Hampshire is ready for take-off in RAF centenary year

Hampshire can stake a strong claim to have been at the very forefront of the formation of the RAF, in 1918.

Farnborough, in the north east of the county, is where the Army established its Royal Engineers Balloon School in 1906.  It also happens to be where the ‘daring-do’ pioneer pilot Samuel Franklin Cody made the first successful powered flight in Britain in 1908; where one of the forerunners of the RAF, the Royal Flying Corps (RFC), was created; and where the so-called “Father of the RAF”, Hugh Montague Trenchard commanded the Military Wing in the RFC HQ.

Now named Trenchard House, the earliest building on the site of the Royal Aircraft Factory is where the first British Army RFC aircraft squadrons were established in 1912 – in a meeting-room which has been restored, and which the public can visit today by invitation.  Largely dedicated to operations over The Western Front, the RFC would later merge with the Royal Naval Air Service (RNAS) to become The RAF in 1918.

Farnborough Air Sciences Trust (FAST: https://www.airsciences.org.uk/index.html), standing on the very same site in Farnborough, commemorates all of this – and more – in its wonderfully eclectic Museum – making Hampshire one must-see locations in the UK as the nation prepares to mark the centenary of the RAF in 2018.

And while FAST is planning a special exhibition for next year to celebrate the centenary of the Royal Aircraft Establishment, formerly the Royal Aircraft Factory, 2018 will also see the return of the hugely popular Farnborough Airshow to Hampshire from July 16-22 2018 (https://www.farnboroughairshow.com/trade/visiting/public-show/).

Hampshire’s aviation history is especially eye-catching, having become the Royal Engineers’ venue of choice in 1906 when the Army was looking for a base for their balloon operations.  And in the years leading-up to the outbreak of WWI, many of the country’s leading technicians, and most of the nation’s leading test pilots, started to ply their new trades at Farnborough.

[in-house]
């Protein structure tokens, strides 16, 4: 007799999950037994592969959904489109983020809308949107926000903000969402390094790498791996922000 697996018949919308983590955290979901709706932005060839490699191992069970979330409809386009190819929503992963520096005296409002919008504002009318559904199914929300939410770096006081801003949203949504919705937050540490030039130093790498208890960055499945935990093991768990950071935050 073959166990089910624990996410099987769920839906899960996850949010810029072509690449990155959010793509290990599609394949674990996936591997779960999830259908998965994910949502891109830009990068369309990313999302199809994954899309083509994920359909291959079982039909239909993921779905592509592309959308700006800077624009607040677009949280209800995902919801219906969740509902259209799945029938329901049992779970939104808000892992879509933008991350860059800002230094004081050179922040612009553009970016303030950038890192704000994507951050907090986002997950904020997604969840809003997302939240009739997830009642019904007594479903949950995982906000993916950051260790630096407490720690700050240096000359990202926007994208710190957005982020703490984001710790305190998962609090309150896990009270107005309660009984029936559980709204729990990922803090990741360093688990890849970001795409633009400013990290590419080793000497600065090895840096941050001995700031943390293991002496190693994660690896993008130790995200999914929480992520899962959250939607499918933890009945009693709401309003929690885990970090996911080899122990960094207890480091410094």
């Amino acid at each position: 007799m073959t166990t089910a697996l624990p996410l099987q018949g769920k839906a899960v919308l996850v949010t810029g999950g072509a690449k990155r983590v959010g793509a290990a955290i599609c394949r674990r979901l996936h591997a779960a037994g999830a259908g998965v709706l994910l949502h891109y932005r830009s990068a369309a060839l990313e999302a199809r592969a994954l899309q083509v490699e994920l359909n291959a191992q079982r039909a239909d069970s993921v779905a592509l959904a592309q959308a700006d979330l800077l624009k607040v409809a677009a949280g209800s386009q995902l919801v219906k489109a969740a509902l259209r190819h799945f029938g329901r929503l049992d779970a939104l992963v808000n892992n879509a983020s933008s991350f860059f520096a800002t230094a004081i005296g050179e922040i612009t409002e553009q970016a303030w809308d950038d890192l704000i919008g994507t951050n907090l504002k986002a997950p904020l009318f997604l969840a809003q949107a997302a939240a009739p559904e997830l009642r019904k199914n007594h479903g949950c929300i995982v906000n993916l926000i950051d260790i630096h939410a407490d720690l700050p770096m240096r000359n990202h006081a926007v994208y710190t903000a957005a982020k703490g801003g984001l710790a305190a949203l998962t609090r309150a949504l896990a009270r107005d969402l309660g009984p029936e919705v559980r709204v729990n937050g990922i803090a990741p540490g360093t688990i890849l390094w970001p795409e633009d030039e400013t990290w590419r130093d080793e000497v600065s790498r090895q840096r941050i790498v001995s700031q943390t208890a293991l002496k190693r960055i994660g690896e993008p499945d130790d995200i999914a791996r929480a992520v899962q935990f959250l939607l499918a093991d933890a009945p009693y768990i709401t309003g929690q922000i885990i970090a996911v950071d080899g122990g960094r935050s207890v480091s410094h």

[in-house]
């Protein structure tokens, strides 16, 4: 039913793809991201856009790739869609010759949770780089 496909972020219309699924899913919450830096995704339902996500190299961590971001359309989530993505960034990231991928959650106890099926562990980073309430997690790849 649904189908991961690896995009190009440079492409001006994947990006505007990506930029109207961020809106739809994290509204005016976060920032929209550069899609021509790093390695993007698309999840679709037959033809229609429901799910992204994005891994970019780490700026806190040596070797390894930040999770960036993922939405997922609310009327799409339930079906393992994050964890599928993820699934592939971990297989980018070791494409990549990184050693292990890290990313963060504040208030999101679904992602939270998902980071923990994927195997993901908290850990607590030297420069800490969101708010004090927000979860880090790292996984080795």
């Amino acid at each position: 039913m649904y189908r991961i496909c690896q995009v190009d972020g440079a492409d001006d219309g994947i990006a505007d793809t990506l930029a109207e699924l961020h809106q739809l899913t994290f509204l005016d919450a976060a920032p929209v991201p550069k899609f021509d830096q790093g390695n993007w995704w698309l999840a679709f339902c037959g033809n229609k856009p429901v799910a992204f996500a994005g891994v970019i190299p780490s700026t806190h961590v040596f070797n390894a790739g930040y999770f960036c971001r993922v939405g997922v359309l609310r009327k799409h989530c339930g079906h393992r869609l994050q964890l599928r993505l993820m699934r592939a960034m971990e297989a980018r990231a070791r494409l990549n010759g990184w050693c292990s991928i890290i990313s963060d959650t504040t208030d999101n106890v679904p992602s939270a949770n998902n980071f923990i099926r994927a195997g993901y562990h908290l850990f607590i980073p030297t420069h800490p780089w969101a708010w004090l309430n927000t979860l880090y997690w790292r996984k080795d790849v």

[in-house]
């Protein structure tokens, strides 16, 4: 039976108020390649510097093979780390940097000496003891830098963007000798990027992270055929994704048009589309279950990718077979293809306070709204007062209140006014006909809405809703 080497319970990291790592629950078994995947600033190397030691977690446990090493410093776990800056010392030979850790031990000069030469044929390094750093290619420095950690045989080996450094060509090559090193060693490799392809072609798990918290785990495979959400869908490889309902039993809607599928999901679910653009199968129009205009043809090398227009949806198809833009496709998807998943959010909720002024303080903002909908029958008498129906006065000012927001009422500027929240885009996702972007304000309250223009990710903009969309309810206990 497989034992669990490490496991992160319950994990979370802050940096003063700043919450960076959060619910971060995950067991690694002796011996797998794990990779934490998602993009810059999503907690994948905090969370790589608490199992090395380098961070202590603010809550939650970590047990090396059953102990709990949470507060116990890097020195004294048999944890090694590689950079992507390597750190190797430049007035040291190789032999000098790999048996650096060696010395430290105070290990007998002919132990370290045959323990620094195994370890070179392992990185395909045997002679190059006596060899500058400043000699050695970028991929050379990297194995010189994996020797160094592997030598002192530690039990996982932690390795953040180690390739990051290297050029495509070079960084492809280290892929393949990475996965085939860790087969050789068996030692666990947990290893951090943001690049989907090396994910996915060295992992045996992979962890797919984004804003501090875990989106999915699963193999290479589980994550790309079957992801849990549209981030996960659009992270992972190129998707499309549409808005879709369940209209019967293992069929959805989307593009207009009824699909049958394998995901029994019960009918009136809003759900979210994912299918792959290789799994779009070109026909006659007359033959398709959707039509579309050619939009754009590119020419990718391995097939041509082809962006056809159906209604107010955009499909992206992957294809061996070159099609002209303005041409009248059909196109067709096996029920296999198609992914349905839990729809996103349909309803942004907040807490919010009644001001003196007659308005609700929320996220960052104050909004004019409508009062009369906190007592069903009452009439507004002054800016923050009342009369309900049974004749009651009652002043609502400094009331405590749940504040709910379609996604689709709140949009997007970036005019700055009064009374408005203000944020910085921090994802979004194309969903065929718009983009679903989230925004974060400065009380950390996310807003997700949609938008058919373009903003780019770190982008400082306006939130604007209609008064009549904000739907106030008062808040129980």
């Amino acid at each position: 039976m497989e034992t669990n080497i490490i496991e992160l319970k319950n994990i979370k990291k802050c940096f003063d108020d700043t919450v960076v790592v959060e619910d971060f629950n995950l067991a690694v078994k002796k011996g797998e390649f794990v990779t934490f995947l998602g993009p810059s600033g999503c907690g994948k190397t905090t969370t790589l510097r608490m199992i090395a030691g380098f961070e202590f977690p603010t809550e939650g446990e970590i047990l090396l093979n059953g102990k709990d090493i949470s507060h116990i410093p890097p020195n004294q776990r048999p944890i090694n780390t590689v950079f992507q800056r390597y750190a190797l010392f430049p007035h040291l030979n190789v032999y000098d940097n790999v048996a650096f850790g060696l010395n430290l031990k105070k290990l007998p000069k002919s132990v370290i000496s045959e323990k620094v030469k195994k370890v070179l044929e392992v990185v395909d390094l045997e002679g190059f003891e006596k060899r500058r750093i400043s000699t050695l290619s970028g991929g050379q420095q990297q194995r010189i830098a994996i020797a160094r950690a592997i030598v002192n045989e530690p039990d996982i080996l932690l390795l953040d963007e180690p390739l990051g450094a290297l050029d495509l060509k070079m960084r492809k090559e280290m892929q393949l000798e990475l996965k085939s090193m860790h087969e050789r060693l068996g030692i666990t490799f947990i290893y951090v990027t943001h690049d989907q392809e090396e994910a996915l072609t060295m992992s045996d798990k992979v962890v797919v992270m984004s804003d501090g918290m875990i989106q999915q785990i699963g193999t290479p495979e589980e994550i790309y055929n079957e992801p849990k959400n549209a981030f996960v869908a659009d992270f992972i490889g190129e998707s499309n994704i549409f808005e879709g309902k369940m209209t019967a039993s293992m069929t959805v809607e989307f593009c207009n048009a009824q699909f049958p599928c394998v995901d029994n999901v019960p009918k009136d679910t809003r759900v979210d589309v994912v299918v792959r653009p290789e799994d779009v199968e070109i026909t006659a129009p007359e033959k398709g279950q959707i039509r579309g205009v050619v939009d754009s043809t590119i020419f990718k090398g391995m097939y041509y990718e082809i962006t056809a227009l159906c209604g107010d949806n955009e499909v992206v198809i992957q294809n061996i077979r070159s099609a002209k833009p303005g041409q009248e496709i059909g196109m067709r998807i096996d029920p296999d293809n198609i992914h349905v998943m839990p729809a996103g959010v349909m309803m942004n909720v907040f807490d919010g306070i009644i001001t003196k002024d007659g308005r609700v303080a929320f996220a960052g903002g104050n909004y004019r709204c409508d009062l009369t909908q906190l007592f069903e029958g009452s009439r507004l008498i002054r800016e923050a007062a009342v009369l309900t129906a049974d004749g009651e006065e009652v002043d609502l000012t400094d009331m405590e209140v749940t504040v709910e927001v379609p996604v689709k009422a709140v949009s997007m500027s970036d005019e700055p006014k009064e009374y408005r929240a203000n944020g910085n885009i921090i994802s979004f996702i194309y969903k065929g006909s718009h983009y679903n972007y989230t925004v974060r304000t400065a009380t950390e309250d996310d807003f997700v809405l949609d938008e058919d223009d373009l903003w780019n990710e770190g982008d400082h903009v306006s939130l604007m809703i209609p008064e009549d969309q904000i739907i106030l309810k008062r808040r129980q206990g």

Amongst them, the colourful former Wild West Showman Samuel Franklin Cody also made quite a name for himself – not least by making the first successful powered flight in Britain, on October 16, 1908.  Visitors to the FAST today will find his statue at the entrance to the Museum, and can learn more within The Cody Pavillion, which houses a replica of the plane in which he recorded his epic flight.

Aviation was becoming a science, Hampshire was at the heart of it, and the Royal Flying Corps, built-up by “Boomer” Trenchard on the orders of Lord Kitchener to raise the number of new squadrons from his target of twelve, to sixty, was one of two airborne services protecting Britain from the German threat.

Towards the end of the war, Field Marshal Jan Christiaan Smuts was asked by the British Imperial War Cabinet to look at ways of combining the work of the RFC and the RNAS.  His review of the British Air Services, which came to be called ‘The Smuts Report’, concluded the treatment of air required a separate force, and in 1918 the Royal Air Force was formed.

FAST Museum is dedicated to Farnborough’s proud aviation heritage and significant contribution to air science and research.  Located in and around the former Royal Engineers Balloon School, it is open to the public every weekend from 10am to 4pm, and by arrangement for pre-booked groups from Tuesday to Thursday.  Free to visit, it is run entirely by volunteers.

It houses a small, eclectic and absolutely fascinating display – both for those with an interest in aviation, as well as for family groups.  For full details, visit https://www.airsciences.org.uk.

And for all other tourist information about Hampshire, go to  https://www.visit-hampshire.co.uk.